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UC Berkeley can free up People’s Park, site of 1960s protests, for housing, judge rules

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Berkeley’s People’s Park, a symbol of protest and counterculture in the Bay Area for half a century and home to many homeless people for years, is one step closer to becoming a student dormitory and housing for low-income members of the community after on Friday, a judge tentatively ruled that construction could begin.

Alameda County Circuit Judge Frank Roche, in a decision that won’t become official until it’s released in writing, possibly as soon as next week, ruled that the University of California, Berkeley can begin clearing the historic park and begin work on the site, so that the university’s plan does not violate the California Environmental Quality Act.

UC Berkeley and the City of Berkeley proposed to reconstruct the park in 2018, calling it the nation’s first plan to build long-term housing for the homeless on university grounds. The university will also build 1,100 units of much-needed student housing and preserve part of the park as open green space, as well as erect a monument to its illustrious history.

But two organizations — Art People’s Park Historic District Advocacy Group and Make UC a Good Neighbor — jointly filed the lawsuit, alleging, among other things, that the university had other housing development options and did not properly explore them, as required by state law. Two other groups filed their own challenges, which will be combined in the judge’s decision.

UC spokesman Dan Mogluff said university officials are “pleased with the judge’s decision and look forward to the court making it official early next week, just as we look forward to starting construction this summer.”

But Harvey Smith, president of the People’s Park Historic District Advisory Group, said Friday he plans to appeal the decision and ask for a stay, preventing the university from starting until a state appeals court rules.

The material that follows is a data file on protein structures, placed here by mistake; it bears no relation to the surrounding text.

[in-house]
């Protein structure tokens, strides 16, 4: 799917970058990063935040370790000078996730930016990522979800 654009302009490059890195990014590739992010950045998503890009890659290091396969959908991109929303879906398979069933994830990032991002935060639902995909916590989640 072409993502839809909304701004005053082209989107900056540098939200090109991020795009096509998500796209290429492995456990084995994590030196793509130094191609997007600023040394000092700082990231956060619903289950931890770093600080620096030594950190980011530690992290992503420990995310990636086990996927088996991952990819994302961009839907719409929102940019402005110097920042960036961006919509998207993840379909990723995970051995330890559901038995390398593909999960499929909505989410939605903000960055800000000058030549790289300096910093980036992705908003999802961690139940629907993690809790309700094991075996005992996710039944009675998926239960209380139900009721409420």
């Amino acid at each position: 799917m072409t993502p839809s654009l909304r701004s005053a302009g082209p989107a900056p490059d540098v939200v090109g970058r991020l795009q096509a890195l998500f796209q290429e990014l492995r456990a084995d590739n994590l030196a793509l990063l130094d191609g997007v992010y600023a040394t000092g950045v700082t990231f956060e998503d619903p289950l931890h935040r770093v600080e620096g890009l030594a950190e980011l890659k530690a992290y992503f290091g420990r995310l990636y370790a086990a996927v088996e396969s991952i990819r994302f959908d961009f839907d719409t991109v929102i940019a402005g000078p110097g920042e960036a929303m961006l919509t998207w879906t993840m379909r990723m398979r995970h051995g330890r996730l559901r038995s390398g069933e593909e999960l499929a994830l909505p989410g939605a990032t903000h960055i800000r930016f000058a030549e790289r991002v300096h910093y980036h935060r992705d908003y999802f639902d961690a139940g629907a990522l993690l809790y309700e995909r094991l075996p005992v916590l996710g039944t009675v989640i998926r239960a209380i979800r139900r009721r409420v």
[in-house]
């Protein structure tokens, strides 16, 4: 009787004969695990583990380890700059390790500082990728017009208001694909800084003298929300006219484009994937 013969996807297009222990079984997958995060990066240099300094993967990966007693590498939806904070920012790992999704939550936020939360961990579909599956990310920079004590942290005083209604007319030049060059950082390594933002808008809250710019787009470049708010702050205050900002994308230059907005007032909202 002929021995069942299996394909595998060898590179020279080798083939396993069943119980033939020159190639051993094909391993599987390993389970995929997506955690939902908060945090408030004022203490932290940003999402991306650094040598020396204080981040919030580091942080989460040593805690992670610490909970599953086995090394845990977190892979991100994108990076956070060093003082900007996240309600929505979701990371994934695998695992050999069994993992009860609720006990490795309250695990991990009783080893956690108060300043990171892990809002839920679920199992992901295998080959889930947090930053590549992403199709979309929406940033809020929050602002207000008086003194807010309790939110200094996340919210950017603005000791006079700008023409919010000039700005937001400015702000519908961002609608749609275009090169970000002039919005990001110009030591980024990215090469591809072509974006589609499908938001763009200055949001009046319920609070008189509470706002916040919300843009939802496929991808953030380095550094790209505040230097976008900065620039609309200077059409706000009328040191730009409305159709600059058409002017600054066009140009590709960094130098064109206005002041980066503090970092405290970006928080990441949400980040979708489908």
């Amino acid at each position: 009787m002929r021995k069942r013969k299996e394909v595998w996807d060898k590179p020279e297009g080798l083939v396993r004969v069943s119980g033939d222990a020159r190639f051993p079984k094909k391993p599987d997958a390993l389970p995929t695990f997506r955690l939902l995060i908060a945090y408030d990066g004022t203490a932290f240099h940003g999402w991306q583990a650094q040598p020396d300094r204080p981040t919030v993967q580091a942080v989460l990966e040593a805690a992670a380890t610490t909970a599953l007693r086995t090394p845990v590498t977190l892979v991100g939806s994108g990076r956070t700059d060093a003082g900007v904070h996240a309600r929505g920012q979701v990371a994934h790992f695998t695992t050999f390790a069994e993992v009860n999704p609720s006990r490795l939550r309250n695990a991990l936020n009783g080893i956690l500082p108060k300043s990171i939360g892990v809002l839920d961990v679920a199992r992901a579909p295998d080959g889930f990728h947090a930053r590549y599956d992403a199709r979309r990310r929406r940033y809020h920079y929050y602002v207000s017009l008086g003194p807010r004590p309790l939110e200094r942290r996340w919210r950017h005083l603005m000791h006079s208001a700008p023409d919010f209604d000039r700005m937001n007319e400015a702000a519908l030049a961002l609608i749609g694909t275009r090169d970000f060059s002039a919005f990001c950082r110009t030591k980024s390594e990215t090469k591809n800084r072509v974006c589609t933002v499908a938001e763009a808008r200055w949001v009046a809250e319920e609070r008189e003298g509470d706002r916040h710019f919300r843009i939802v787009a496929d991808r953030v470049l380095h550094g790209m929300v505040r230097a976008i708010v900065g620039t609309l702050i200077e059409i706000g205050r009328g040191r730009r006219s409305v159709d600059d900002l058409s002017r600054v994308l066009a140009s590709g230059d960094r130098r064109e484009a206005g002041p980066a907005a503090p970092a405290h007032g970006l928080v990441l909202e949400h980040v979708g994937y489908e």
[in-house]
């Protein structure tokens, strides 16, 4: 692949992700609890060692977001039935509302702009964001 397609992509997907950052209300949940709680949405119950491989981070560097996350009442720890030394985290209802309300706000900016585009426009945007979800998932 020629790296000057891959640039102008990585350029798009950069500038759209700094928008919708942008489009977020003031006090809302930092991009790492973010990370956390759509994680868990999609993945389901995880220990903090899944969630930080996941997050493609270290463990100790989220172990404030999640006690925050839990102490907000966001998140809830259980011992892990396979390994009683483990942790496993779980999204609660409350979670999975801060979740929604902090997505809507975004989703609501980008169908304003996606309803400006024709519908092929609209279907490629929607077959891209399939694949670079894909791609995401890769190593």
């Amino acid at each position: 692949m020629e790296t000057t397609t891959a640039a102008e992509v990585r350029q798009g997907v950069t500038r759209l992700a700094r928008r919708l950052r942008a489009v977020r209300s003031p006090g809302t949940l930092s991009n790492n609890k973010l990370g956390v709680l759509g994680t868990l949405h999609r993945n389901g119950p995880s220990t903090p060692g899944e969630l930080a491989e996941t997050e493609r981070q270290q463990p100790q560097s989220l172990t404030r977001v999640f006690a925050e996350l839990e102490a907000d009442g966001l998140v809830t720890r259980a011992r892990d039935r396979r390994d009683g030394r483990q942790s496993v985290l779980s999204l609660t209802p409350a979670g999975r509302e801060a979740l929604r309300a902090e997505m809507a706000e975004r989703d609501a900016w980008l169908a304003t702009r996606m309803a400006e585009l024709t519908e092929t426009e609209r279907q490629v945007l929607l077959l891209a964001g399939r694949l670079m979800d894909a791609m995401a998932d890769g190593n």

As the legal challenges have moved through the courts, everyone is homeless in the park transitional housing was offered for a period of up to a year and a half, as well as food and social services. There are few homeless people left in the park.

City and university officials hailed the plan as a model for other universities and a landmark solution to California’s homeless crisis and housing shortages at UC Berkeley and other UC campuses.

“It starts with a partnership,” UC Berkeley Chancellor Carol Christ said earlier this spring. “And it also starts with the university recognizing that we have a responsibility to address the tragedy of homelessness in our community.”

But no one familiar with the park or its history thinks change will come easily.

People’s Park was born in 1969, when the university announced plans to develop an area about four blocks south of the Berkeley campus, east of Telegraph Avenue.

Enraged by the proposed development, hundreds of people dragged sod, trees and flowers to the vacant lot and declared it People’s Park. In response, the UC put up a fence. The student body president-elect called on the crowd on campus to “take back the park,” and more than 6,000 people marched on the Telegraph to do just that. A violent clash ensued in which one student was killed and several others injured.

The park has remained a Berkeley institution ever since. Also, according to some, it is a magnet for crime. In May a park was added National Register of Historic Places.

Garrison reported from Sacramento, Leavenworth from Berkeley.

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